Very recently, Richard Muller suggested a pragmatism of a different kind. Muller is the Koch Brothers-funded researcher, skeptical of Greenhouse Effect claims, who set out with a self-assembled team of 250 to independently review the evidence for global warming, and famously announced himself convinced, in a NewYork Times editorial in 2011, that human-caused climate change is indeed real, and a very big problem.

Muller now says that if humanity is going to buy time and space in the atmospheric carbon budget, Americans have to provide the Chinese know-how and technology to initiate fracking of their own vast natural gas deposits -- and do it at cost, or for free. Getting the Chinese to burn natural gas instead of coal over the next twenty to thirty years, says Muller, would transform the carbon budget landscape, and perhaps even put the 2 degree C limit back on the table.

Of course, there are lots of legitimate concerns about fracking, but it is an important break from the self-justifying world of "market-driven solutions" to hear someone highly respected (and funded by the Koch's, no less) declare in a major newspaper that what we need is an industrial solution taken on a major scale that eschews the profit motive for the moral one.

He's not the first to suggest this kind of action, but perhaps -- hopefully -- his words will point the way to an important truth: fossil fuels are not the only way to feed and clothe people and lift them out of destitution. Unrestrained industry has often lost people a quality of life that will not be replaced for generations or millennia.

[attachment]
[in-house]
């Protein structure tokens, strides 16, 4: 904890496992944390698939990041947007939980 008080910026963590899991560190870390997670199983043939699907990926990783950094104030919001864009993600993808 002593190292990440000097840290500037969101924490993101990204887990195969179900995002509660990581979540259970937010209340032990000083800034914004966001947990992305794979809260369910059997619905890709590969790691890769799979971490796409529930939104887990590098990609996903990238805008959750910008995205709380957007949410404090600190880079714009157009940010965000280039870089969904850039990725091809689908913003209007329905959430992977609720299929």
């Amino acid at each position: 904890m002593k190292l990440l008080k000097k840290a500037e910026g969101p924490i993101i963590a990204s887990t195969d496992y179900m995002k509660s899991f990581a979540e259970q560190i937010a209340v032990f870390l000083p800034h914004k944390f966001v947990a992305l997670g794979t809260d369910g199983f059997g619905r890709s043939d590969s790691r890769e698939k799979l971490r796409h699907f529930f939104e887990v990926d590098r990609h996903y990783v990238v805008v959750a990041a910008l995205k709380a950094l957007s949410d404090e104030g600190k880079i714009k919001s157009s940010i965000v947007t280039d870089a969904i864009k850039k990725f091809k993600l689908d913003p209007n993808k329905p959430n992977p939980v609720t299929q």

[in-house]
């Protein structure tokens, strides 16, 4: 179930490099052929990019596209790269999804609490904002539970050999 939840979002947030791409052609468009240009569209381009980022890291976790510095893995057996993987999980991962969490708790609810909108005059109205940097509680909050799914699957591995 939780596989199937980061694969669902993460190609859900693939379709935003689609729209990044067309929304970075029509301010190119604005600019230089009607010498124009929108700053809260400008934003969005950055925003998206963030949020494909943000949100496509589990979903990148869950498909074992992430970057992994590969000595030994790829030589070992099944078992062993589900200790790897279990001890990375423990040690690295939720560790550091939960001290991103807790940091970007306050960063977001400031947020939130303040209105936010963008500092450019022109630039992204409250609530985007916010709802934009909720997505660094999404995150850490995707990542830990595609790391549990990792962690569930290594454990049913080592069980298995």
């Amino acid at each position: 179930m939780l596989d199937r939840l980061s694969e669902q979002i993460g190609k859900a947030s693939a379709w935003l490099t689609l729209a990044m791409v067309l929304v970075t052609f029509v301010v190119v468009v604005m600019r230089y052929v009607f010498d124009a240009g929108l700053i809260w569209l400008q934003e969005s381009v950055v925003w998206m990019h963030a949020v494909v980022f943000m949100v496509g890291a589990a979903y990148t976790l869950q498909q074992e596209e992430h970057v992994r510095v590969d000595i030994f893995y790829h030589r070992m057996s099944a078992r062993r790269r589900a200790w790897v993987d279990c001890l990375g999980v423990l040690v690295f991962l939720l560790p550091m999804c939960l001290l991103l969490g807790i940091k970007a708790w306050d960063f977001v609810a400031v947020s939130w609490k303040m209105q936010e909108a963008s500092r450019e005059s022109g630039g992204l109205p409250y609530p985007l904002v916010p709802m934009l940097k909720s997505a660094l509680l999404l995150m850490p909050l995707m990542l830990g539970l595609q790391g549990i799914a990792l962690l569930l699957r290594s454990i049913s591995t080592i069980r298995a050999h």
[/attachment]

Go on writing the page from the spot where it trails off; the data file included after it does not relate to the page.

Soon we will hit the rock-bottom failure of the industrial, corporate, political world to meet even the most universally agreed upon benchmarks of protecting life on Earth. We don't have to let these people design our strategies for adapting to climate change. They will continue to put the market first. Ultimately, it is their own adherence to what they consider to be non-negotiable economic truths that have led them to seal the lid on the coffin of humanity's attempt to stay this side of dangerous climate change.

In the window for action that is still open, we need to move fast, put all assumptions on the table, and be willing to "kill our darlings," even if they are basic beliefs about how competition and profit are the most powerful motivators of human innovation, or our prejudice that the Chinese somehow exist in a different ethical and environmental world than we do.

When we follow the hairpin turns, we find there is still another way to save ourselves.